By Tom Peterson, Michigan Advance
A young girl looks on during a funeral for three people killed at the International Peacekeeping and Security Center in Yavoriv outside of Lviv near the border with Poland on March 15, 2022. It was held at the Church of the Most Holy Apostles Peter and Paul in Lviv, Ukraine. // Nick Childers
In 2022, Postindustrial ventured well beyond the boundaries of Postindustrial America to cover communities facing deadly strife around the world.
The war in Ukraine threw a once-vibrant nation into disarray and forced millions from their homes. Postindustrial contributors chronicled the Russian aggression at the outset of the war, producing stories that brought the conflict to the pages of our award-winning magazine.
Soldiers are pictured March 23 outside a shopping mall ruined as a result of a missile strike carried out by the Russian troops in the Podilskyi district of Kyiv. // Photo by Yuliia Ovsiannikova/Ukrinform/Abaca/Sipa USA via AP Images
Meanwhile, Postindustrial also continued to chronicle the lives of Afghans who were forced from their homeland and started new lives in America.
Zubair Babakarkhail with three of his children Omair, and Khadija and Javeria in front Pittsburgh Colfax K-8 School, in October, 2022, where the kids attend school. They settled in Pittsburgh after escaping their homeland, with Zubair's wife, amid the choatic drawdown of US troops and the takeover the Taliban. Attending school in Afghanistan is something that the girls likely wouldn't be able to do had they not escaped: the Taliban restricts women and girls from attending secondary schools. // Martha Rial
We also brought you fun stories from abroad, like the tale of a delightful couple whose next chapter entails traveling and living in an old Belgian Army vehicle, turned into a modern-day tiny home.
Mark and Jaqueline Lambert in a converted military vehicle, parked in Sarajevo. After losing their jobs, they decided to downsize and began to travel in a 1990 Volvo N10 Army truck. Says Lisa: "In a postindustrial world, we may all have to live with less. Yet, when circumstances imposed it upon us, far from feeling deprived, our minimal lifestyle has been an outstandingly positive experience." Photograph by Lisa Rothig
The most popular images included a shocking bridge collapse in Pittsburgh and photographs from a contentious midterm election.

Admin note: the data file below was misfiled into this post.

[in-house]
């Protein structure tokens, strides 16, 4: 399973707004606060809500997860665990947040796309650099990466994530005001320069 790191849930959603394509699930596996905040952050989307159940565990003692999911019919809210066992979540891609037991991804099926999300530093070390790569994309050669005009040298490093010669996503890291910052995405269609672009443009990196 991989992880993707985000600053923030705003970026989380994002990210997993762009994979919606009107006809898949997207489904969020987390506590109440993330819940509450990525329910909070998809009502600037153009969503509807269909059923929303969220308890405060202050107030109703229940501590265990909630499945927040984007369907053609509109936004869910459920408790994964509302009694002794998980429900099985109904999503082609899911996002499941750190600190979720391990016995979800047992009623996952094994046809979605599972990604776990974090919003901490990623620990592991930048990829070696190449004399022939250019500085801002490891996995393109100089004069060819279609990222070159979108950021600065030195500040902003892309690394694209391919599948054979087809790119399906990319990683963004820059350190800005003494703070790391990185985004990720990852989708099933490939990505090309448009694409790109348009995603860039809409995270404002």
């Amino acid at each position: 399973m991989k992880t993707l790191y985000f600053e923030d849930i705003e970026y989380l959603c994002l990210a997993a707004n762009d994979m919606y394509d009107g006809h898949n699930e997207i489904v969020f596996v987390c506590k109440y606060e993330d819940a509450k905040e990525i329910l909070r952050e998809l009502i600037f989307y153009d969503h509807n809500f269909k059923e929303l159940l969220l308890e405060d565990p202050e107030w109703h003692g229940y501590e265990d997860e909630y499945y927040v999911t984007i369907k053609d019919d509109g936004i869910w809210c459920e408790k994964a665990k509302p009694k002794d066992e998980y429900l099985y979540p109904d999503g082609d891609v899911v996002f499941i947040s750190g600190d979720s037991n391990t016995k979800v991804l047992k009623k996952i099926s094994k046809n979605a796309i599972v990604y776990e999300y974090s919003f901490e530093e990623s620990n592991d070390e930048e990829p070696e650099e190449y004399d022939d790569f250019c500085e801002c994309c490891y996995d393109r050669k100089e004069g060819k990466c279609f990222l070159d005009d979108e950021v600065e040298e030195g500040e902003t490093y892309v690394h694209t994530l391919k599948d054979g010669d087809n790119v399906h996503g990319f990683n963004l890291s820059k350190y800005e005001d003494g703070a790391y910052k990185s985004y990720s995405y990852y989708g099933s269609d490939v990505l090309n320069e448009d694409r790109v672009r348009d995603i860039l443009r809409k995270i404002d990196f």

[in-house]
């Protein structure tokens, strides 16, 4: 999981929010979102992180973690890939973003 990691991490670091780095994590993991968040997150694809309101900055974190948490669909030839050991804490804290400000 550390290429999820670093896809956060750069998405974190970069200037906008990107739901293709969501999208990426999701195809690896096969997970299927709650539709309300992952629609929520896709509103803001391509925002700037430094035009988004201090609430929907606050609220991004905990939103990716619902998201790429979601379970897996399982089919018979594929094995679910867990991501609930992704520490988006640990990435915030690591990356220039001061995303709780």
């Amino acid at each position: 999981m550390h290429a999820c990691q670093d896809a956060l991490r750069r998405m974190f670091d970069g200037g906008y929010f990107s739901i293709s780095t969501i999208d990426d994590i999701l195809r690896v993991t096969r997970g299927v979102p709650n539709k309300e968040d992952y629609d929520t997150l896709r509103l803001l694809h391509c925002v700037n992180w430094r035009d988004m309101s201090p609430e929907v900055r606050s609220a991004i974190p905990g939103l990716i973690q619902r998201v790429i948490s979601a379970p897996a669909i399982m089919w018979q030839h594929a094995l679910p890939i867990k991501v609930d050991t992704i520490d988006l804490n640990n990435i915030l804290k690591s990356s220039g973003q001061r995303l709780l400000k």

A Port Authority bus was on Fern Hollow Bridge in Pittsburgh's East End when the bridge collapsed Friday Jan. 28, 2022. Rescuers rappelled nearly 150 feet while others formed a human chain to help rescue people from a dangling bus. The rufurbished bridge reopened in December. The collapse also prompted Pittsburgh City Council to examine the condition of other bridges for potential repairs. // Gene J. Puskar / AP
U.S. Sen. Raphael Warnock has been re-elected, this time to a full six-year term in an historic runoff, against GOP challenger Herschel Walker. // Win McNamee/Getty Images via Georgia Recorder
We also took a close look at the armed militant groups in our region in the wake of the Jan. 6, 2021 Capitol coup attempt, through the podcast, Extremely American.
Lee Miracle with an array of guns he owns at his home in Sterling Heights, Mich., on January 12, 2022. Lee is an active member of the Southeast Michigan Volunteer Militia — which began in his living room. In 1994, a group gathered there, angry about the deadly government sieges at Ruby Ridge, Idaho and Waco, Texas. They agreed they'd want a system of self-defense, if the federal government tried to enter their property. Miracle was interviewed for the podcast Extremely American, which explored the anti-government movement, produced by Postindustrial Media. Though its numbers have dwindled significantly, movements like Miracle's are increasingly on the radar of the federal government and watchdog groups. // Brittany Greeson
Finally, we finished out the year with simple, yet beautiful images from the Postindustrial town of New Castle, Pennsylvania, that have seemingly struck a chord with so many of you.
Western Pennsylvania native Willis Bretz turned his lens on New Castle, Pennsylvania to depict a Postindustrial city proud of its past but seeking a transition to the future. Above, Philip Victor Sunseri opened this New Castle barber shop in 1935. His son, Philip Salvatore Sunseri, took over the shop in 1961 and is still cutting hair today in the same location. At 83, Sunseri has lived in New Castle his entire life. From his shop window since 1961, he has watched New Castle transform from a once-bustling city to one of despair. Discussing the lack of industry there, Phil Sunseri recalls, “At one time in this town, you could quit your job in the morning and be working somewhere else in the afternoon.”
Carmen Gentile is founder and editor-at-large of Postindustrial. He has worked for some of the world’s leading publications and news outlets including The New York Times, USA Today, CBS News and others. His book, “Blindsided by the Taliban,” documents his life as a war reporter and the aftermath of his brush with death after being shot with a rocket-propelled grenade in Afghanistan.
By Robert Zullo, Pennsylvania Capital-Star
By Rachana Pradhan, KFF Health News
By Kellie B. Gormly